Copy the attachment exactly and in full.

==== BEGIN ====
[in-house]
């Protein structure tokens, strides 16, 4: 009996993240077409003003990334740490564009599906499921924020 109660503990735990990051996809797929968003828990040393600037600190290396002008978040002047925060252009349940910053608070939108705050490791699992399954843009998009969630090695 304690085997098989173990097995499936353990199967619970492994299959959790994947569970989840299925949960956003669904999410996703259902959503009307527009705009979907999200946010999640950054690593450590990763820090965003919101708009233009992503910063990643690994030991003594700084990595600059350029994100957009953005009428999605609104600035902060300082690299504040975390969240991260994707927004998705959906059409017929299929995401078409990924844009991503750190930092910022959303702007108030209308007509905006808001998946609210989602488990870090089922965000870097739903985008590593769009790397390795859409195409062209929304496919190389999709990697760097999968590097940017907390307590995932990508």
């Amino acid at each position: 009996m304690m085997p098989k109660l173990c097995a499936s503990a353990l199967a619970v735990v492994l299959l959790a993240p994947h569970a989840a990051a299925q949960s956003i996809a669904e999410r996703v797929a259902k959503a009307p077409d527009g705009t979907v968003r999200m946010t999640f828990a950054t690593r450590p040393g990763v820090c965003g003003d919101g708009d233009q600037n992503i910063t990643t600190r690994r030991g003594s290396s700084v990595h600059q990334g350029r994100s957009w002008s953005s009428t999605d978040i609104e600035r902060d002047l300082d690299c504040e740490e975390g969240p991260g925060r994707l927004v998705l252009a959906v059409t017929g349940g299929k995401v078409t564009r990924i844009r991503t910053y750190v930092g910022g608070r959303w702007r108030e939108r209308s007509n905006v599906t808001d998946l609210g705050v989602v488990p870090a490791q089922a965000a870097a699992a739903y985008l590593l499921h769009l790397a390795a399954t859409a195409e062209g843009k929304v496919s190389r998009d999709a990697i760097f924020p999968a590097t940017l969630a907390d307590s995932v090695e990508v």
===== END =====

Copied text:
[in-house]
């Protein structure tokens, strides 16, 4: 009996993240077409003003990334740490564009599906499921924020 109660503990735990990051996809797929968003828990040393600037600190290396002008978040002047925060252009349940910053608070939108705050490791699992399954843009998009969630090695 304690085997098989173990097995499936353990199967619970492994299959959790994947569970989840299925949960956003669904999410996703259902959503009307527009705009979907999200946010999640950054690593450590990763820090965003919101708009233009992503910063990643690994030991003594700084990595600059350029994100957009953005009428999605609104600035902060300082690299504040975390969240991260994707927004998705959906059409017929299929995401078409990924844009991503750190930092910022959303702007108030209308007509905006808001998946609210989602488990870090089922965000870097739903985008590593769009790397390795859409195409062209929304496919190389999709990697760097999968590097940017907390307590995932990508």
């Amino acid at each position: 009996m304690m085997p098989k109660l173990c097995a499936s503990a353990l199967a619970v735990v492994l299959l959790a993240p994947h569970a989840a990051a299925q949960s956003i996809a669904e999410r996703v797929a259902k959503a009307p077409d527009g705009t979907v968003r999200m946010t999640f828990a950054t690593r450590p040393g990763v820090c965003g003003d919101g708009d233009q600037n992503i910063t990643t600190r690994r030991g003594s290396s700084v990595h600059q990334g350029r994100s957009w002008s953005s009428t999605d978040i609104e600035r902060d002047l300082d690299c504040e740490e975390g969240p991260g925060r994707l927004v998705l252009a959906v059409t017929g349940g299929k995401v078409t564009r990924i844009r991503t910053y750190v930092g910022g608070r959303w702007r108030e939108r209308s007509n905006v599906t808001d998946l609210g705050v989602v488990p870090a490791q089922a965000a870097a699992a739903y985008l590593l499921h769009l790397a390795a399954t859409a195409e062209g843009k929304v496919s190389r998009d999709a990697i760097f924020p999968a590097t940017l969630a907390d307590s995932v090695e990508v």